It’s surprising for a Taiko no Tatsujin game to get a major mode update several months afterwards, so when the new ‘Don Katsu Fight’ mode was announced alongside a free song, I was pleasantly surprised. Little did I know that this would turn out to be one of the game’s most fun and frantic modes, although as usual for Drum ‘n’ Fun’s Party Games, your mileage may vary.
If the regular versus mode was the Ridge Racer of rhythm game versus modes, this would be the Mario Kart equivalent. In this mode, players strive to knock down their opponent (only Don-chan and Kacchan are available in this mode) down to zero health. How you damage the opponent is, of course, by playing through a song and doing well. This fills up the percentage number, and when it reaches 100%, you unleash an attack that deals one bar of damage. If both players are still standing by the end of the song, the game goes to whoever has more remaining HP – or a draw if HP is equal.
So what’s different from regular versus, and why should you play it if it’s all skill-based? Well, it isn’t. Throughout the song you’ll pick up the equivalent of Item Boxes in Mario Kart that will spawn items that either boost your performance by making the percentage go up faster or do double damage; there are also mixup type items that add fake notes or increases the speed the notes scroll, or even make them invisible. The last type summons characters from the series to cover up parts of the screen so that the opponent can’t see the coming notes clearly.
Of course, even under these circumstances, the game doesn’t lose its skill-based nature, but you’re even more unlikely to hit every note. Thanks to this, even players with around the same average skill level like my friend and I were likely to win or lose more without resorting to a draw. It can be frustrating sometimes when the other person gets two overpowered items in a row, but the entire experience was fun in a chaotic way.
That said, I found one thing in particular to look out for – the difficulty levels. As usual, both players get to choose what difficulty you want to play. In the screenshot above, I chose Hard, while my friend chose Extreme. To make up for the Hard version not having as many notes as the Extreme version, we found that the easier ones increase your percentage more for each note hit compared to the harder ones. This meant that it felt even more unbalanced than usual when playing different difficulties, as me doing well on Hard meant me winning most times compared to a decent Extreme performance. It also meant that sometimes it felt playing on a harder difficulty was unnecessarily punishing yourself with no benefit at all, so I recommend that both players agree on one difficulty to stick to for each song.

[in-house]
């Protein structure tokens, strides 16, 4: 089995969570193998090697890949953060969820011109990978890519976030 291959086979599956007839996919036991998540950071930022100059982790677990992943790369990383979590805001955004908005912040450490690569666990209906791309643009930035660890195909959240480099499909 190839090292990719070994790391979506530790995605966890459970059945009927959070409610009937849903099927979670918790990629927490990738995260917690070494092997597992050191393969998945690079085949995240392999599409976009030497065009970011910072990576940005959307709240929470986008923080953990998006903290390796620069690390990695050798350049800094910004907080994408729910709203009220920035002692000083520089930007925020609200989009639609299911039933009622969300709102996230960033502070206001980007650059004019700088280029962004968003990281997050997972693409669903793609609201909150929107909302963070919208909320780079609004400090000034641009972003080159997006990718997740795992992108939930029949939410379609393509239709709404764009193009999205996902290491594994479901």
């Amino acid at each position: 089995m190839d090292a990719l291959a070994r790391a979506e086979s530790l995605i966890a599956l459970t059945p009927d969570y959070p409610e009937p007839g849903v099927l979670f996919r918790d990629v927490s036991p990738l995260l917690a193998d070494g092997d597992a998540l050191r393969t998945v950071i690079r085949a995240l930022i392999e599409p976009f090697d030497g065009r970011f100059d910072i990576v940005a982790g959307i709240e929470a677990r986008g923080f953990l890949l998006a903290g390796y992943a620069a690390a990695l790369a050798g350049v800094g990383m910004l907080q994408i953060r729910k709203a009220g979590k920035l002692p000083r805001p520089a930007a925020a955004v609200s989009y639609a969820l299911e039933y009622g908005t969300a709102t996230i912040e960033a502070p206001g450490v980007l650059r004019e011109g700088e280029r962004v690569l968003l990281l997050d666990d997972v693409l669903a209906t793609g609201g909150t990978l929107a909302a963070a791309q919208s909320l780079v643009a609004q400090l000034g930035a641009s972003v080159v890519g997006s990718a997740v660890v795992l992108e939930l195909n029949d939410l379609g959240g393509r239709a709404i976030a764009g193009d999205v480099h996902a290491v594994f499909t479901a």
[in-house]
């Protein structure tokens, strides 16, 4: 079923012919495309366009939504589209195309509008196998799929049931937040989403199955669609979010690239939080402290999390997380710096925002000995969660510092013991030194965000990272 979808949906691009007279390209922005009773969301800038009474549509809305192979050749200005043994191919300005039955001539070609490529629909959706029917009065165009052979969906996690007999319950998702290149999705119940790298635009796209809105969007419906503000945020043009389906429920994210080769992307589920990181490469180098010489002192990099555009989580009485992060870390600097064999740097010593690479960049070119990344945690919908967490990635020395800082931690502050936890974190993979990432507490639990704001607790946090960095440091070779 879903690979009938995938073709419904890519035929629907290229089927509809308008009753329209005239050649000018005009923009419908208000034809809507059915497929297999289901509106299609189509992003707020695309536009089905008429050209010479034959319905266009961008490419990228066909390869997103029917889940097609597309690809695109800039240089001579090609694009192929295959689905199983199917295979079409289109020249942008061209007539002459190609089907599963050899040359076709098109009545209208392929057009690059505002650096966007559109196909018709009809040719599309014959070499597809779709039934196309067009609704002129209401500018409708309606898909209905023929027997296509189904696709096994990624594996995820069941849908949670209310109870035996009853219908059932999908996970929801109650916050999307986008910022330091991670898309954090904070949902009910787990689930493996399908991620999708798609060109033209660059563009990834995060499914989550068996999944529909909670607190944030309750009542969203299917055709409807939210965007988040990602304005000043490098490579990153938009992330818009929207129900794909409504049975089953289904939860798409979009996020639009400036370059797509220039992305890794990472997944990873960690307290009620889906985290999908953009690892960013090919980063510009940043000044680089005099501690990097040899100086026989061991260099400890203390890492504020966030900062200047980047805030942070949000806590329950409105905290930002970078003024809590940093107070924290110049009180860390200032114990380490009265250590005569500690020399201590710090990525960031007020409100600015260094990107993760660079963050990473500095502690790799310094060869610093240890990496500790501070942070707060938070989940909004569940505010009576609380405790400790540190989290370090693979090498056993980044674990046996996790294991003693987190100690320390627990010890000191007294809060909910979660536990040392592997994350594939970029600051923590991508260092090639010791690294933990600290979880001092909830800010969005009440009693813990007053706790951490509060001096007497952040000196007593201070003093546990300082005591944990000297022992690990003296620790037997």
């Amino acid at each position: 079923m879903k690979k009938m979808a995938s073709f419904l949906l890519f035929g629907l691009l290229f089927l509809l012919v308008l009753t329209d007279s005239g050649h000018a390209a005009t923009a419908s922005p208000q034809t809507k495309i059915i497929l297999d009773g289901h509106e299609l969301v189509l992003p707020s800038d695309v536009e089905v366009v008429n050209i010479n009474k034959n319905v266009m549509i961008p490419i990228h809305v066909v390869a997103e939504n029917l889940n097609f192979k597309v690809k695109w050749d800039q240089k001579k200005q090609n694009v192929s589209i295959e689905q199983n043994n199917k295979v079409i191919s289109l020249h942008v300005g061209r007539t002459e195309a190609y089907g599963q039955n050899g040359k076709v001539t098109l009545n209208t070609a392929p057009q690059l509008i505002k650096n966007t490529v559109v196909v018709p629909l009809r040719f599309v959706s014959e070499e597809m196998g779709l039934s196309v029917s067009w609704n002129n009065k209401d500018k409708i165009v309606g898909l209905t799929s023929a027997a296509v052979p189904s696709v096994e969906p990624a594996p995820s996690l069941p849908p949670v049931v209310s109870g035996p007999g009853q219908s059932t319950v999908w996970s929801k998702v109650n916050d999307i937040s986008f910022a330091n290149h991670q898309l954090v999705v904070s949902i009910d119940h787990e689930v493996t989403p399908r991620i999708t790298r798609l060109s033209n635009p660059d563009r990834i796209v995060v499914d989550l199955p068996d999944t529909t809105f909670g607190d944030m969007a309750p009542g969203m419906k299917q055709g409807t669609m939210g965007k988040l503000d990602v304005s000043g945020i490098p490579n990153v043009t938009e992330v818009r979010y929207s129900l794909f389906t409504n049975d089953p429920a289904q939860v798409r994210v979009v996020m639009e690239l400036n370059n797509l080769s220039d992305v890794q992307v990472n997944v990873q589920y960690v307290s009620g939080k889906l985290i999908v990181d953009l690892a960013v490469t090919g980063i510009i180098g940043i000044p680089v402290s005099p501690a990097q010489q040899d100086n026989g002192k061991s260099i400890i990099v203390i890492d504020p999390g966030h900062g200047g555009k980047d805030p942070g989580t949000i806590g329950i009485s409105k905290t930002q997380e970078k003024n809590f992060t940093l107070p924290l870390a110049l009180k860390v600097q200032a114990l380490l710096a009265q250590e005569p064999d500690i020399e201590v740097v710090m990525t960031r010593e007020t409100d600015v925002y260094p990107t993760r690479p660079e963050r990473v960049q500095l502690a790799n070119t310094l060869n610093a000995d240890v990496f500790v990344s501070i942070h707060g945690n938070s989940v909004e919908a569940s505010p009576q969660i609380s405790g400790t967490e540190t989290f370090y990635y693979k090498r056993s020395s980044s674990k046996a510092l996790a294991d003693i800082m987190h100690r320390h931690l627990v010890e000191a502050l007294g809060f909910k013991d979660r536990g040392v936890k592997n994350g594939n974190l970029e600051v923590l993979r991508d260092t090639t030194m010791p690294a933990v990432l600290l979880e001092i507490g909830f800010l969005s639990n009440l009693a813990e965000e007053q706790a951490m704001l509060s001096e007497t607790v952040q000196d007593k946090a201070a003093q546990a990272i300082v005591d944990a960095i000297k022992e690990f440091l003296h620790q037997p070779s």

The added benefit of doing so is that unless there were diverging notes, I could (and you can too if you’re a cheater) screen peek and just follow my opponent’s notes when I was hit with a particularly devastating item. Unless, of course, I had screwed my opponent over with a similarly devastating item, which meant that I’d be out of luck.
Overall, I can tell why this was touted as the second biggest mode in the game, as it replaces Party Game as the second highest option in the main menu. It’s got lots of fun to be had, but only if you follow some baseline conditions like playing on the same difficulty. I just wish it also had online functionality.
Taiko no Tatsujin: Drum ‘n’ Fun is available for Nintendo Switch. You can find more about the exclusive Party Games mode in our playtest here.
Food for thought:
1. There really isn’t a point to playing this mode in singleplayer, unlike the solo Party Games. Just stick to Taiko Mode in that case.
2. There doesn’t seem to be any sort of comeback mechanic in place. I did faintly feel that Double Attack Up appeared somewhat more often when either my friend or I was two bars lower than the other, but I might be imagining things.